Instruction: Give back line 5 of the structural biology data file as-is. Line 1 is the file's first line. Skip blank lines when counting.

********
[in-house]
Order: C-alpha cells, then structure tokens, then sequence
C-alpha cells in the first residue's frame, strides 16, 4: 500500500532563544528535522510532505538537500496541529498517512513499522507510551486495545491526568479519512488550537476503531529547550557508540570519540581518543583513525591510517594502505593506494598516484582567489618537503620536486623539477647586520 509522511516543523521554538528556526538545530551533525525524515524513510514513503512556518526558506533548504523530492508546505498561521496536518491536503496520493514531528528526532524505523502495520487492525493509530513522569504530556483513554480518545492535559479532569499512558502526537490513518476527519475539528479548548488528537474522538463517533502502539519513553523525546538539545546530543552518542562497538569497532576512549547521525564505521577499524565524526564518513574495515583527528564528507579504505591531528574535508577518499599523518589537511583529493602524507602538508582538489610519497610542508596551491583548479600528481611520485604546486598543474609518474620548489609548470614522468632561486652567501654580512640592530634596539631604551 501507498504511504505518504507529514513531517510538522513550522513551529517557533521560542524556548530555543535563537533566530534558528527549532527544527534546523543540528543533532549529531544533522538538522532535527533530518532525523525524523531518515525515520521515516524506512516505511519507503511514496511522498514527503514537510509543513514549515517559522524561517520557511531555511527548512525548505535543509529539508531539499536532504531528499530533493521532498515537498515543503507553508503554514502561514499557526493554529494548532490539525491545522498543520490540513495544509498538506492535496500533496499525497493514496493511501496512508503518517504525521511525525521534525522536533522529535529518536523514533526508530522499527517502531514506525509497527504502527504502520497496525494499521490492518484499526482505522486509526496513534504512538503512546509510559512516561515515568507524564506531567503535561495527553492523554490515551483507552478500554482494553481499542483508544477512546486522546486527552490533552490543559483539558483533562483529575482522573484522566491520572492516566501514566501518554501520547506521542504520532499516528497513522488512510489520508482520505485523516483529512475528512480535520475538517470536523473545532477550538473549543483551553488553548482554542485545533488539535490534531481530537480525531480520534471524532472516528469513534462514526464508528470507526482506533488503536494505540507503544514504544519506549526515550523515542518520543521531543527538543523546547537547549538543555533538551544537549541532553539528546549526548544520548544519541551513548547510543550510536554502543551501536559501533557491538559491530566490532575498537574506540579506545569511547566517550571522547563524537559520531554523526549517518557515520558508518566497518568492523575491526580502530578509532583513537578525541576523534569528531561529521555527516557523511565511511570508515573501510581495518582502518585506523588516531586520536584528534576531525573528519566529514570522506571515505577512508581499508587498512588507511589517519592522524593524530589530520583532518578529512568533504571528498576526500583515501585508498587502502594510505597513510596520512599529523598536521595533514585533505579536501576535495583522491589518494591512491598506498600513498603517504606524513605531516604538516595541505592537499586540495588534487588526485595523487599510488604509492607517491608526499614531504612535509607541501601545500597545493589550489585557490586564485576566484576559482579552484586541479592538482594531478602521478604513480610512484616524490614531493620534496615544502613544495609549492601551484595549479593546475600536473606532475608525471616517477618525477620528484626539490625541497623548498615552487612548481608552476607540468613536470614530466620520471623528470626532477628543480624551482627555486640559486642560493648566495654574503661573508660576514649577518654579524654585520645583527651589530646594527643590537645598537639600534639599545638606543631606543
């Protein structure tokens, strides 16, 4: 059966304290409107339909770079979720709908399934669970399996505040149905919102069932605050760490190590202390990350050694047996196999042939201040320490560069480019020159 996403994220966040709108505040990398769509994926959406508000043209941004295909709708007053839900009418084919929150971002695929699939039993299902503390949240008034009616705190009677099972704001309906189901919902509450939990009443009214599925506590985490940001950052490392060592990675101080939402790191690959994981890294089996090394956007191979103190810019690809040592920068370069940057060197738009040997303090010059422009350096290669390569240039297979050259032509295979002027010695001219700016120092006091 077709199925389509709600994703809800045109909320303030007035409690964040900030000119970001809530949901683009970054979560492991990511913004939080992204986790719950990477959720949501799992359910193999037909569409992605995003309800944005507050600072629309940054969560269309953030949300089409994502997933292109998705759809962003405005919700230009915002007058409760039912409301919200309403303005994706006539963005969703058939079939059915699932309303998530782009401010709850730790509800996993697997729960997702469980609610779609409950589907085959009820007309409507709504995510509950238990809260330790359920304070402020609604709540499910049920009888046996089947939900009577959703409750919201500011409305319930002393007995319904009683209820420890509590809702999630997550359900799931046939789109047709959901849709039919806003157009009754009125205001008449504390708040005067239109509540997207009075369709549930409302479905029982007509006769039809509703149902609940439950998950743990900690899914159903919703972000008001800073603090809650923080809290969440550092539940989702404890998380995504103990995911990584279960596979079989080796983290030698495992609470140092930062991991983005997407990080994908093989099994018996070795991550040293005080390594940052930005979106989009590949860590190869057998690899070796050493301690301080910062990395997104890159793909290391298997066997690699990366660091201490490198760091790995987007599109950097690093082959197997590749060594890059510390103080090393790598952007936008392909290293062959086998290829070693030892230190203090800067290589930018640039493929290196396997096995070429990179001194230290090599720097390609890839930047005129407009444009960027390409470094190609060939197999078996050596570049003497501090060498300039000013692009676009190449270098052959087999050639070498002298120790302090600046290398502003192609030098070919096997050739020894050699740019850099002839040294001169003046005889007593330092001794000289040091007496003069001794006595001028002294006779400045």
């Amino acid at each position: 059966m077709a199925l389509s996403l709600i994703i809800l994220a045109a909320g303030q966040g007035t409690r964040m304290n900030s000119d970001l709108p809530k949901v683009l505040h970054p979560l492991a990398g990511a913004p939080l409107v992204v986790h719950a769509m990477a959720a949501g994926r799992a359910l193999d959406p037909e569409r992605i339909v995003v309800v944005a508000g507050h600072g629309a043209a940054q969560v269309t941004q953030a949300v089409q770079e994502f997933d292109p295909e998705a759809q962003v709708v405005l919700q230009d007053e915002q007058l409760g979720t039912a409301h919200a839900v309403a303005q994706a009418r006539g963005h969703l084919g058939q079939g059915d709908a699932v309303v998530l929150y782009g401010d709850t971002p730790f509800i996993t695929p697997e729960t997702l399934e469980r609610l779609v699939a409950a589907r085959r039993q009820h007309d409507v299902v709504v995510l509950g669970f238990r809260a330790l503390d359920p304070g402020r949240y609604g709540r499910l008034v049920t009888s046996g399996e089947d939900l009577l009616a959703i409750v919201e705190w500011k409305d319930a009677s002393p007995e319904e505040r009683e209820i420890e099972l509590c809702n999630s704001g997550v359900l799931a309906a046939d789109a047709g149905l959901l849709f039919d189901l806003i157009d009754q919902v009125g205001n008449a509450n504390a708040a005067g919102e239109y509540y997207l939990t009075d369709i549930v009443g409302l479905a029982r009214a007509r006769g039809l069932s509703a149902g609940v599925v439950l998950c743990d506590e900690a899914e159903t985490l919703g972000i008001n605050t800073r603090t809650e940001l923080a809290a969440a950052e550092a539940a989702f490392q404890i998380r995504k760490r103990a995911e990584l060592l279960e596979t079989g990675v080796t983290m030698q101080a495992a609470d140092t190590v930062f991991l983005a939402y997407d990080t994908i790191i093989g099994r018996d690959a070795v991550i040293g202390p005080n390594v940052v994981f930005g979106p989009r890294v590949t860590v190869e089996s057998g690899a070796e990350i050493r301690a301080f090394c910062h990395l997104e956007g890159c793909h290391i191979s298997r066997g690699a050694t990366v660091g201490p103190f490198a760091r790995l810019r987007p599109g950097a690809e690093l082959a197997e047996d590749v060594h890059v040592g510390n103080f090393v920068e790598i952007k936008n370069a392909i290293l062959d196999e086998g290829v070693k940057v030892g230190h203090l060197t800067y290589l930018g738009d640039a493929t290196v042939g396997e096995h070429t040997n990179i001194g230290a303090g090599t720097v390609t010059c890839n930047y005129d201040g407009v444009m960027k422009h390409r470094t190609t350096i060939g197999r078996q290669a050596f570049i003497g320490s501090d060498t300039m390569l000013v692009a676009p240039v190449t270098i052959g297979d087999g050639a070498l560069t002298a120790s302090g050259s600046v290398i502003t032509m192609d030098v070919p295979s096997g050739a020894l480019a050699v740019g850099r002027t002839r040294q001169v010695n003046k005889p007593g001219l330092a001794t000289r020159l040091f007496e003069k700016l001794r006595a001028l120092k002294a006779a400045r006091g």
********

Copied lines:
């Amino acid at each position: 059966m077709a199925l389509s996403l709600i994703i809800l994220a045109a909320g303030q966040g007035t409690r964040m304290n900030s000119d970001l709108p809530k949901v683009l505040h970054p979560l492991a990398g990511a913004p939080l409107v992204v986790h719950a769509m990477a959720a949501g994926r799992a359910l193999d959406p037909e569409r992605i339909v995003v309800v944005a508000g507050h600072g629309a043209a940054q969560v269309t941004q953030a949300v089409q770079e994502f997933d292109p295909e998705a759809q962003v709708v405005l919700q230009d007053e915002q007058l409760g979720t039912a409301h919200a839900v309403a303005q994706a009418r006539g963005h969703l084919g058939q079939g059915d709908a699932v309303v998530l929150y782009g401010d709850t971002p730790f509800i996993t695929p697997e729960t997702l399934e469980r609610l779609v699939a409950a589907r085959r039993q009820h007309d409507v299902v709504v995510l509950g669970f238990r809260a330790l503390d359920p304070g402020r949240y609604g709540r499910l008034v049920t009888s046996g399996e089947d939900l009577l009616a959703i409750v919201e705190w500011k409305d319930a009677s002393p007995e319904e505040r009683e209820i420890e099972l509590c809702n999630s704001g997550v359900l799931a309906a046939d789109a047709g149905l959901l849709f039919d189901l806003i157009d009754q919902v009125g205001n008449a509450n504390a708040a005067g919102e239109y509540y997207l939990t009075d369709i549930v009443g409302l479905a029982r009214a007509r006769g039809l069932s509703a149902g609940v599925v439950l998950c743990d506590e900690a899914e159903t985490l919703g972000i008001n605050t800073r603090t809650e940001l923080a809290a969440a950052e550092a539940a989702f490392q404890i998380r995504k760490r103990a995911e990584l060592l279960e596979t079989g990675v080796t983290m030698q101080a495992a609470d140092t190590v930062f991991l983005a939402y997407d990080t994908i790191i093989g099994r018996d690959a070795v991550i040293g202390p005080n390594v940052v994981f930005g979106p989009r890294v590949t860590v190869e089996s057998g690899a070796e990350i050493r301690a301080f090394c910062h990395l997104e956007g890159c793909h290391i191979s298997r066997g690699a050694t990366v660091g201490p103190f490198a760091r790995l810019r987007p599109g950097a690809e690093l082959a197997e047996d590749v060594h890059v040592g510390n103080f090393v920068e790598i952007k936008n370069a392909i290293l062959d196999e086998g290829v070693k940057v030892g230190h203090l060197t800067y290589l930018g738009d640039a493929t290196v042939g396997e096995h070429t040997n990179i001194g230290a303090g090599t720097v390609t010059c890839n930047y005129d201040g407009v444009m960027k422009h390409r470094t190609t350096i060939g197999r078996q290669a050596f570049i003497g320490s501090d060498t300039m390569l000013v692009a676009p240039v190449t270098i052959g297979d087999g050639a070498l560069t002298a120790s302090g050259s600046v290398i502003t032509m192609d030098v070919p295979s096997g050739a020894l480019a050699v740019g850099r002027t002839r040294q001169v010695n003046k005889p007593g001219l330092a001794t000289r020159l040091f007496e003069k700016l001794r006595a001028l120092k002294a006779a400045r006091g």